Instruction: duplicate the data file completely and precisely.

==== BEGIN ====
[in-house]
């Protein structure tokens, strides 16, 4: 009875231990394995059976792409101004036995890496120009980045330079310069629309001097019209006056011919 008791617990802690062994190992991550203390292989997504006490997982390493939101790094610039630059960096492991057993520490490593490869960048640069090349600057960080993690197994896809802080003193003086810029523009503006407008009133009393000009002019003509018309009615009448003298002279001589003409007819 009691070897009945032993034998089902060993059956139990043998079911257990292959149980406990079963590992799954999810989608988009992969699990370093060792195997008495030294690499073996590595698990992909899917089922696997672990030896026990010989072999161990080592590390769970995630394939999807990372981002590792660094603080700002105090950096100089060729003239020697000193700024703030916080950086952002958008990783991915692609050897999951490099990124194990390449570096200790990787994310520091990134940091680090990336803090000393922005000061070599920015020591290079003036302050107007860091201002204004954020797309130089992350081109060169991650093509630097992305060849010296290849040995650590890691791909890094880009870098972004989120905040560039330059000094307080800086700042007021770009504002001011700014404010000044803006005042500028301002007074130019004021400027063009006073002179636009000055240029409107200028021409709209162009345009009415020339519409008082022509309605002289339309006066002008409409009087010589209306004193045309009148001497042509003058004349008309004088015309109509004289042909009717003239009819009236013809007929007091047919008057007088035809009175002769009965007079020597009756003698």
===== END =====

[in-house]
């Protein structure tokens, strides 16, 4: 009875231990394995059976792409101004036995890496120009980045330079310069629309001097019209006056011919 008791617990802690062994190992991550203390292989997504006490997982390493939101790094610039630059960096492991057993520490490593490869960048640069090349600057960080993690197994896809802080003193003086810029523009503006407008009133009393000009002019003509018309009615009448003298002279001589003409007819 009691070897009945032993034998089902060993059956139990043998079911257990292959149980406990079963590992799954999810989608988009992969699990370093060792195997008495030294690499073996590595698990992909899917089922696997672990030896026990010989072999161990080592590390769970995630394939999807990372981002590792660094603080700002105090950096100089060729003239020697000193700024703030916080950086952002958008990783991915692609050897999951490099990124194990390449570096200790990787994310520091990134940091680090990336803090000393922005000061070599920015020591290079003036302050107007860091201002204004954020797309130089992350081109060169991650093509630097992305060849010296290849040995650590890691791909890094880009870098972004989120905040560039330059000094307080800086700042007021770009504002001011700014404010000044803006005042500028301002007074130019004021400027063009006073002179636009000055240029409107200028021409709209162009345009009415020339519409008082022509309605002289339309006066002008409409009087010589209306004193045309009148001497042509003058004349008309004088015309109509004289042909009717003239009819009236013809007929007091047919008057007088035809009175002769009965007079020597009756003698």